ESG investing is a good thing, right? Surely it is a positive development if the world’s big investors and pension funds move their money away from polluting stocks like oil, gas and coal and into funds that support our planet and its people? Or is it all a bit too little, too late?
ESG is a relatively new concept and practice, and on the surface it appears to be a good thing. However, all is not as it seems. Some believe ESG is a bit of a smokescreen, and say it’s only a drop in the ocean in the face of the real problems facing our planet.
Is it too late?
Human communities and economies worldwide are being battered by a seemingly endless stream of climate-related disasters. Many now wonder: is it too late to save the planet and the majority of species that live on it?
To save the planet, it is estimated that global warming should be limited to well below two, preferably to 1.5 degrees Celsius, in line with the Paris Agreement.
Many companies, regions, cities and countries now have carbon neutrality targets and carbon-free solutions are very competitive across economic sectors.
Due to this trend, there has also been a marked increase in business opportunities in both the power and transport sectors, and investors are putting their money into so-called environmental, social and governance (ESG) funds.
However, is this all too little, too late? Is ESG just a placebo, a nice distraction for investors to feel good while polluting corporations continue with their ‘profit over planet’ activities?
The horrifying truth and the brink of destruction
The horrifying truth is that the burning of fossil fuels, unsustainable land use, overfishing, and deforestation are some of the many corporate activities that have disrupted Earth’s atmosphere, oceans, and land surface over the past 50 years. These activities pose dangerous health and safety risks to humans and the other species who live on earth.
The emergence of environmental, social and governance (ESG) was lauded as it offered at least a ray of hope.
ESG is the idea that capitalism can right itself. Instead of investing in ‘dirty’ sectors like the fossil fuel industry, investors are pumping more money into greener, more environmentally friendly initiatives.
Could ESG investing ‘persuade’ the big polluting corporations to change their ways and embrace greener forms of doing business?
With so much money being pumped into global ESG funds, it appears that investors may help turn the tide. For example, in 2020, ESG investing managed $35.3 trillion in assets, representing more than a third of all assets in the five largest global markets. The trend shows no signs of slowing down.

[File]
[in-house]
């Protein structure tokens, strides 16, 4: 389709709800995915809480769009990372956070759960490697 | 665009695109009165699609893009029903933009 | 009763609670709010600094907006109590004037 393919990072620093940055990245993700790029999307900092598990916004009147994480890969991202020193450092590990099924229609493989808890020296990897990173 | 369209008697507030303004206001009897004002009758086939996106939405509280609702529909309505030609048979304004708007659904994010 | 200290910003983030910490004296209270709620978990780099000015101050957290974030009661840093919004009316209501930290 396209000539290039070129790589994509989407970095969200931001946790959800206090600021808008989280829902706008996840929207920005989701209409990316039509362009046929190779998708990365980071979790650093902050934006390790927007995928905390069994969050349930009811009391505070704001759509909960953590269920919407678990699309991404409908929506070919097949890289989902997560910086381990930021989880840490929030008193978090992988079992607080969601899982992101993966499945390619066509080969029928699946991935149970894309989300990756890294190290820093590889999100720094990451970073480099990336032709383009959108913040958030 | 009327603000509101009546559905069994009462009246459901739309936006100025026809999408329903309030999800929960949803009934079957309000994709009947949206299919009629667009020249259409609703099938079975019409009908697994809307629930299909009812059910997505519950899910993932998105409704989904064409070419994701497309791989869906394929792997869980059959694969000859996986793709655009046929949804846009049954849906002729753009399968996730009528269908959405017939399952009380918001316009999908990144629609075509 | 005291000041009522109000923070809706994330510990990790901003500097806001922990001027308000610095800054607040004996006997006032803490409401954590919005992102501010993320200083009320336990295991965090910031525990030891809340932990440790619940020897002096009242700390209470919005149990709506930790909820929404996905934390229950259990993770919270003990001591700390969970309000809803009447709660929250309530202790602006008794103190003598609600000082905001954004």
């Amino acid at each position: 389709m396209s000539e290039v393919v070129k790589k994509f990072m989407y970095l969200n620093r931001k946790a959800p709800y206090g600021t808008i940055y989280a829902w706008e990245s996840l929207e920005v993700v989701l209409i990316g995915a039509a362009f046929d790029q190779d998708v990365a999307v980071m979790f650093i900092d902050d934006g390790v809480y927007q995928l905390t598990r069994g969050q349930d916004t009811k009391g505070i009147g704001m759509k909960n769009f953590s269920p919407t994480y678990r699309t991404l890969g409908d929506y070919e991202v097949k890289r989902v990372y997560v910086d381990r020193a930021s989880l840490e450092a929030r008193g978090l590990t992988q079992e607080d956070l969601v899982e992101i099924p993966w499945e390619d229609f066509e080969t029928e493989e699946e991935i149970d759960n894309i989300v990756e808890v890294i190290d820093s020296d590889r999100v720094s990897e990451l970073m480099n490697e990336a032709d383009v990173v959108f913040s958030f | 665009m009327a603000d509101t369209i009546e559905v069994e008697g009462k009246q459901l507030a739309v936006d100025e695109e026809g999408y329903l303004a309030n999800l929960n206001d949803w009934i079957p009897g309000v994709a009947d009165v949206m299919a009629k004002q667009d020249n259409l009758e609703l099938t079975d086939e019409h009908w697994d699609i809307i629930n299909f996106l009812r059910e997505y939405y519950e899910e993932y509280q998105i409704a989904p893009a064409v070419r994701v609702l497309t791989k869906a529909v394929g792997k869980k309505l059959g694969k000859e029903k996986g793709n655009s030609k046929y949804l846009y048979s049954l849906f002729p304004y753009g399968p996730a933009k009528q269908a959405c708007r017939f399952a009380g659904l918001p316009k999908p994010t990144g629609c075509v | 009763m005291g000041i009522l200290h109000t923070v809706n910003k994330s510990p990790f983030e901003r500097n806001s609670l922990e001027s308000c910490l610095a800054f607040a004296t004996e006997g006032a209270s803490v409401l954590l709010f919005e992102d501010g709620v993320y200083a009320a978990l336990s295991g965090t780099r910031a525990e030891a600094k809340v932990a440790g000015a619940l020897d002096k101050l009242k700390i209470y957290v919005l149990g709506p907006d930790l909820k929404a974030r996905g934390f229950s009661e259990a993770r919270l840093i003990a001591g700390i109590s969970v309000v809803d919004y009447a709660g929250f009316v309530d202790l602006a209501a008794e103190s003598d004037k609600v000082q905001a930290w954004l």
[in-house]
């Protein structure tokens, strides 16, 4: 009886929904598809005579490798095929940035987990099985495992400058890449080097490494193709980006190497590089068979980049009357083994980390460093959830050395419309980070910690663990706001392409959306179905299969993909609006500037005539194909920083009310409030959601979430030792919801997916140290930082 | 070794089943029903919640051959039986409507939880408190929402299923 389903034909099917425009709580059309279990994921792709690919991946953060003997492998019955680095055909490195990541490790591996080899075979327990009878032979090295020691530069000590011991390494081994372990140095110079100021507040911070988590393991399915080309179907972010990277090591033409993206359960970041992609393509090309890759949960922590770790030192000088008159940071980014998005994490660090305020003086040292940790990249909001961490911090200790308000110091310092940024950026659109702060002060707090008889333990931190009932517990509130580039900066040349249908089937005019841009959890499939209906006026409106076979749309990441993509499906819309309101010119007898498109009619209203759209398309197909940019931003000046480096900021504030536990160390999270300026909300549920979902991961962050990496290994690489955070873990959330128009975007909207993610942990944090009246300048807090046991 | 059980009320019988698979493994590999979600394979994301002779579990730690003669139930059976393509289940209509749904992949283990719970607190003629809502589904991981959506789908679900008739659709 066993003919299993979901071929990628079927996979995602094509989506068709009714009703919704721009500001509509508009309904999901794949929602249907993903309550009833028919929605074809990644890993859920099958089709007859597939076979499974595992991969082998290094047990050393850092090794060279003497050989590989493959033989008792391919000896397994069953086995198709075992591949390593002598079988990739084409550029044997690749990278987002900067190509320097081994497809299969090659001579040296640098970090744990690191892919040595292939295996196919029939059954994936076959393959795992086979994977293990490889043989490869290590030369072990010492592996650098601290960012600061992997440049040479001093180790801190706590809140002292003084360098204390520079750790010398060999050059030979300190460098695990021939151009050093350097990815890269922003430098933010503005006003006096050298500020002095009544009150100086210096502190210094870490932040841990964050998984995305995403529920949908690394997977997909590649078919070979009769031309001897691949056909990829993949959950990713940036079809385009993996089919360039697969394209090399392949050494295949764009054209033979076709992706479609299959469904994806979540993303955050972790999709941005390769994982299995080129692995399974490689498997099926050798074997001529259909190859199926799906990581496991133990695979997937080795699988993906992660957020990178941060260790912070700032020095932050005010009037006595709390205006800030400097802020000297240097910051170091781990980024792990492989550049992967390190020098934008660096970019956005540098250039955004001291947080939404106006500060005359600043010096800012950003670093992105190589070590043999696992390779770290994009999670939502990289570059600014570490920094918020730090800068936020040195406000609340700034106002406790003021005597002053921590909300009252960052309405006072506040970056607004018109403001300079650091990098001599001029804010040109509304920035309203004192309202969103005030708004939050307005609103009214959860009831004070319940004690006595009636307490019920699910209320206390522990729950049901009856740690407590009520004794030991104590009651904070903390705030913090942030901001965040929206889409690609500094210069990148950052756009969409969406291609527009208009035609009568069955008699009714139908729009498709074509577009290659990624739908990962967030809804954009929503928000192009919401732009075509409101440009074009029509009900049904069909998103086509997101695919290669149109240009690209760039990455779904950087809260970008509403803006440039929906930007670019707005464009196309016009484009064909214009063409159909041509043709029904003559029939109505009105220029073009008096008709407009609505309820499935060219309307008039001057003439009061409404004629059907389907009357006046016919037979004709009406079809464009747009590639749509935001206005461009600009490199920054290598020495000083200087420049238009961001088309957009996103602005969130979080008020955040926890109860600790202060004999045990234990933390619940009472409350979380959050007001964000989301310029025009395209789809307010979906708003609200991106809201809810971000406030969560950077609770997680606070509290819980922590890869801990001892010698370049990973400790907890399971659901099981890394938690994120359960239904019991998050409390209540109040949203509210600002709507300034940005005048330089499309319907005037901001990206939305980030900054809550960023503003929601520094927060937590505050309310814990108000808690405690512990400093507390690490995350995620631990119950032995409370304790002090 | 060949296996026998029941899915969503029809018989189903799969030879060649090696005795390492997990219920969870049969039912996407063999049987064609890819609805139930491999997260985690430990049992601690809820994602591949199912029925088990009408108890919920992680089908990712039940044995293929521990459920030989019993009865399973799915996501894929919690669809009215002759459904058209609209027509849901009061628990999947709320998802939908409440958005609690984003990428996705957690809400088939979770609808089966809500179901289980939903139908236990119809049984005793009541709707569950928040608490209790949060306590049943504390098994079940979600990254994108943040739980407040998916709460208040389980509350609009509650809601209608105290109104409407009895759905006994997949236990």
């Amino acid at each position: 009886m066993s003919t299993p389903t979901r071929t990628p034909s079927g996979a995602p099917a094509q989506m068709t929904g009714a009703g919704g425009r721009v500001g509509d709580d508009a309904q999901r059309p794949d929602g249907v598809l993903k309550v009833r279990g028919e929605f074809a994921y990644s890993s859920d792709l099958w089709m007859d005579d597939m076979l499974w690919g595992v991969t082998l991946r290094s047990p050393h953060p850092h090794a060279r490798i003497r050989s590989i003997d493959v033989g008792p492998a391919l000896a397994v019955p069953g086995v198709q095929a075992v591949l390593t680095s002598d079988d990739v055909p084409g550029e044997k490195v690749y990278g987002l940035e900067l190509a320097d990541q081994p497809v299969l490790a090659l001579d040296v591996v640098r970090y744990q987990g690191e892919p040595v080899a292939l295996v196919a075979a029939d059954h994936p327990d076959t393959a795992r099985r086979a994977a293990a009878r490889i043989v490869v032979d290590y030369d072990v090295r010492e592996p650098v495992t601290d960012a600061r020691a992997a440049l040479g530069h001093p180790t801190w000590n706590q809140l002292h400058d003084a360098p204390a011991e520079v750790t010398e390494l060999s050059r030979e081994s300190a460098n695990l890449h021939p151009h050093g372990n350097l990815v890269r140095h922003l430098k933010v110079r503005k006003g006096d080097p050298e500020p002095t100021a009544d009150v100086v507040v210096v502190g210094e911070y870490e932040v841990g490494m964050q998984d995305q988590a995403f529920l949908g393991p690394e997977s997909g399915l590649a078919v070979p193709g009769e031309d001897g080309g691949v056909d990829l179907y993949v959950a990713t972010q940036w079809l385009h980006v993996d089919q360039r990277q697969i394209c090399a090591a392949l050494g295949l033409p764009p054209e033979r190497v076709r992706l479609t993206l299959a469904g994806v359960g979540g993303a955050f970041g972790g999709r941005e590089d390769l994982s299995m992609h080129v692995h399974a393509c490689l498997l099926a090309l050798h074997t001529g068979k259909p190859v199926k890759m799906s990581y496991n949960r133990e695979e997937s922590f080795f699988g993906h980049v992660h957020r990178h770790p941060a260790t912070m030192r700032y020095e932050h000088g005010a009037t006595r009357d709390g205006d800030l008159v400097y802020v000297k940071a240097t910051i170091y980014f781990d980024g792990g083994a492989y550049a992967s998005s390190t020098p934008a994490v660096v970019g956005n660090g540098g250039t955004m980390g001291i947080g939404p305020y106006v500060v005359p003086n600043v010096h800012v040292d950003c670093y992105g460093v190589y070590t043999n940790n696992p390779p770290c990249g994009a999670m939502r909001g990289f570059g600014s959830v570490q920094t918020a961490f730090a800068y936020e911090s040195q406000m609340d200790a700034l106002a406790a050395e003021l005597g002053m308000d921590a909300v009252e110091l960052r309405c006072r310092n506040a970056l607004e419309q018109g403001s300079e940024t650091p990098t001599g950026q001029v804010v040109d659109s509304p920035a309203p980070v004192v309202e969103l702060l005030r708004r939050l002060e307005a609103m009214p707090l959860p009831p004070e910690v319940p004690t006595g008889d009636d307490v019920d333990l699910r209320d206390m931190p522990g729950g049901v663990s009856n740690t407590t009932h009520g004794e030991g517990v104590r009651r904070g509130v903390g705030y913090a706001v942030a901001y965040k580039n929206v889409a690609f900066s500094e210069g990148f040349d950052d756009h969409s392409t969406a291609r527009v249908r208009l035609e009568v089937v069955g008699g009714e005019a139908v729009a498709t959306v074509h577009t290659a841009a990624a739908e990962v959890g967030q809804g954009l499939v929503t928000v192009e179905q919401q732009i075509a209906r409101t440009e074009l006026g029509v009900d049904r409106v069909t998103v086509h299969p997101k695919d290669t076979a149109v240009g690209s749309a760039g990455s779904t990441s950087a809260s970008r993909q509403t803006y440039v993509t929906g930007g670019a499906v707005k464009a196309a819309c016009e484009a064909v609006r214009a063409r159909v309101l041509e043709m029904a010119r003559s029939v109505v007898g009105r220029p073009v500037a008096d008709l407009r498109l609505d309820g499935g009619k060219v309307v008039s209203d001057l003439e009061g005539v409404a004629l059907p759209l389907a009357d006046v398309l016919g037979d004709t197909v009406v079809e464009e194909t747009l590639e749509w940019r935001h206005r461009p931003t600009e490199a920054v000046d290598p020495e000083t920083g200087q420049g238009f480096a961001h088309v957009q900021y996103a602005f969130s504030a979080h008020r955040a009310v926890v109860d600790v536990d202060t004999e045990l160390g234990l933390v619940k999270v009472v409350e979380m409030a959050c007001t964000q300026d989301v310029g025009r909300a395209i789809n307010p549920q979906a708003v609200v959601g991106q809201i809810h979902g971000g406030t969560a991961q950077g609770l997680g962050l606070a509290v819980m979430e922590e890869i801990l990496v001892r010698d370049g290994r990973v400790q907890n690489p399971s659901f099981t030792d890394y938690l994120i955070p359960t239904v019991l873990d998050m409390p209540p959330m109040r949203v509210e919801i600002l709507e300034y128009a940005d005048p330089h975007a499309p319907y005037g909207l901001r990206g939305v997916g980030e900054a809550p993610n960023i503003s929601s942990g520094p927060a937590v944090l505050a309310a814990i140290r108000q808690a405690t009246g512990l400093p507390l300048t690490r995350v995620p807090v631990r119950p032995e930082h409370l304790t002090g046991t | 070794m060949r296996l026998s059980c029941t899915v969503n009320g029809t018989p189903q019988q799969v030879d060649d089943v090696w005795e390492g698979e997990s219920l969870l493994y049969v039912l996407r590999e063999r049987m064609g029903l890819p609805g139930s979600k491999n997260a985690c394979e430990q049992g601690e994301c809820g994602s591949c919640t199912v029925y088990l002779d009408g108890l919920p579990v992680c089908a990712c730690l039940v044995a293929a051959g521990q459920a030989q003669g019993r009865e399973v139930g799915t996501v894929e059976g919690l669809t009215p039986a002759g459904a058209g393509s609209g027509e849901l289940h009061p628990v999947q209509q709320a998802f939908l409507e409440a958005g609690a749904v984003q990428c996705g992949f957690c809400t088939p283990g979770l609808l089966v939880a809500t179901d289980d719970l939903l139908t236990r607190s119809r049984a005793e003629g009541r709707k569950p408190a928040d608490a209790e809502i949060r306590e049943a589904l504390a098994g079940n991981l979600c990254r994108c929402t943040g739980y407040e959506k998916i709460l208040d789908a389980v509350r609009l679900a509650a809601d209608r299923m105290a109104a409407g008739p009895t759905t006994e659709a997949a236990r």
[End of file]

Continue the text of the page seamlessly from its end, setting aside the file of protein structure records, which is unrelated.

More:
So far, so good, yes?
It’s a start. However, cracks are appearing in the idyllic world of ESG investing, and they expose an underlying problem.
What’s the problem?
In the target-driven world of fund management, sustainable investing is not what it seems.
What do you mean?
Tariq Fancy, the former sustainable investing chief of one of the world’s most considerable investment funds, Blackrock, came out publicly to suggest ESG is a ‘dangerous placebo’.
A dangerous placebo?
He says that there were some fallacies associated with ESG. “Green bonds, where companies raise debt for environmentally friendly uses, is one of the largest and fastest-growing categories in sustainable investing, with a market size that has now passed $1 trillion. In practice, it’s not totally clear if they create much positive environmental impact that would not have occurred otherwise,” wrote Fancy.
Do you mean green bonds could also have ‘dirty elements’?
Yes, a bit like subprime mortgages associated with the fall of the global economy in 2008, green bonds and some ESG funds could be just fronts for companies to secure investment in their less pristine activities.
“Most companies have a few qualifying green initiatives that they can raise green bonds to specifically fund while not increasing or altering their overall plans. And nothing stops them from pursuing decidedly non-green activities with their other sources of funding,” says Fancy.
Would this happen with the full knowledge of the boards of these companies?
It is possible, yes. But such firms and their boards are playing a dangerous game. ‘Green washing’, as it’s called, is where corporations claim green credentials to divert attention away from their less environmentally safe activities.
In his expose, Fancy writes that to change the world honestly, ESG funds would have to be much larger than they are right now. He says they are simply not going to get big enough. “Is a $2bn fund enough to make a difference if the majority of the global economy, with nearly $6tn in private equity alone and some $360tn of global wealth overall (3,000 times and 180,000 times larger, respectively), continue operating business as usual?”
So, where does all of this leads us?
If you sit on a company’s board, you need to ask some very tough questions and dig into the data.
If your organisation is exposed as a ‘greenwasher’, or an investor in greenwashing funds, this carries many risks, including financial and reputational.
And remember, with all this talk of ESG and greenwashing, we can expect to see a rise in ESG rating agencies. These agencies will start producing regular exposes of corporations who are less than green with their ESG claims.
What kind of questions should directors ask when it comes to risk, ESG and policies?